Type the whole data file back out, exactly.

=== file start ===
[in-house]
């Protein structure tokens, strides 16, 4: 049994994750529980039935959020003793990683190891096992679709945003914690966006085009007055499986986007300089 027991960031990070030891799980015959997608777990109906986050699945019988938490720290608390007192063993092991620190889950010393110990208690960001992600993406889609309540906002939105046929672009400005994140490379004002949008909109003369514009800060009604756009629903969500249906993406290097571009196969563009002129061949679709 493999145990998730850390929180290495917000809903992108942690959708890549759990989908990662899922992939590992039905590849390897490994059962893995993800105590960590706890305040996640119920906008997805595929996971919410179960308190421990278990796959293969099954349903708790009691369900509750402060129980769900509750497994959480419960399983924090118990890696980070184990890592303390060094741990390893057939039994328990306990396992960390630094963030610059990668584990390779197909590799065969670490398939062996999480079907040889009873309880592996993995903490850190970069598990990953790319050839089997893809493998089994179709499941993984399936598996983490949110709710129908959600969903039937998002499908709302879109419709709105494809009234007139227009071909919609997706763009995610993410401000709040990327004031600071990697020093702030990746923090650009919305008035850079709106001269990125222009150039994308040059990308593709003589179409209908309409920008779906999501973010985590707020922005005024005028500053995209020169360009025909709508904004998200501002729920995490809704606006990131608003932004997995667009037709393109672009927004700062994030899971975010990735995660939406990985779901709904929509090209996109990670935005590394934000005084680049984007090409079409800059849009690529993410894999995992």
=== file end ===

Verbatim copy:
[in-house]
């Protein structure tokens, strides 16, 4: 049994994750529980039935959020003793990683190891096992679709945003914690966006085009007055499986986007300089 027991960031990070030891799980015959997608777990109906986050699945019988938490720290608390007192063993092991620190889950010393110990208690960001992600993406889609309540906002939105046929672009400005994140490379004002949008909109003369514009800060009604756009629903969500249906993406290097571009196969563009002129061949679709 493999145990998730850390929180290495917000809903992108942690959708890549759990989908990662899922992939590992039905590849390897490994059962893995993800105590960590706890305040996640119920906008997805595929996971919410179960308190421990278990796959293969099954349903708790009691369900509750402060129980769900509750497994959480419960399983924090118990890696980070184990890592303390060094741990390893057939039994328990306990396992960390630094963030610059990668584990390779197909590799065969670490398939062996999480079907040889009873309880592996993995903490850190970069598990990953790319050839089997893809493998089994179709499941993984399936598996983490949110709710129908959600969903039937998002499908709302879109419709709105494809009234007139227009071909919609997706763009995610993410401000709040990327004031600071990697020093702030990746923090650009919305008035850079709106001269990125222009150039994308040059990308593709003589179409209908309409920008779906999501973010985590707020922005005024005028500053995209020169360009025909709508904004998200501002729920995490809704606006990131608003932004997995667009037709393109672009927004700062994030899971975010990735995660939406990985779901709904929509090209996109990670935005590394934000005084680049984007090409079409800059849009690529993410894999995992």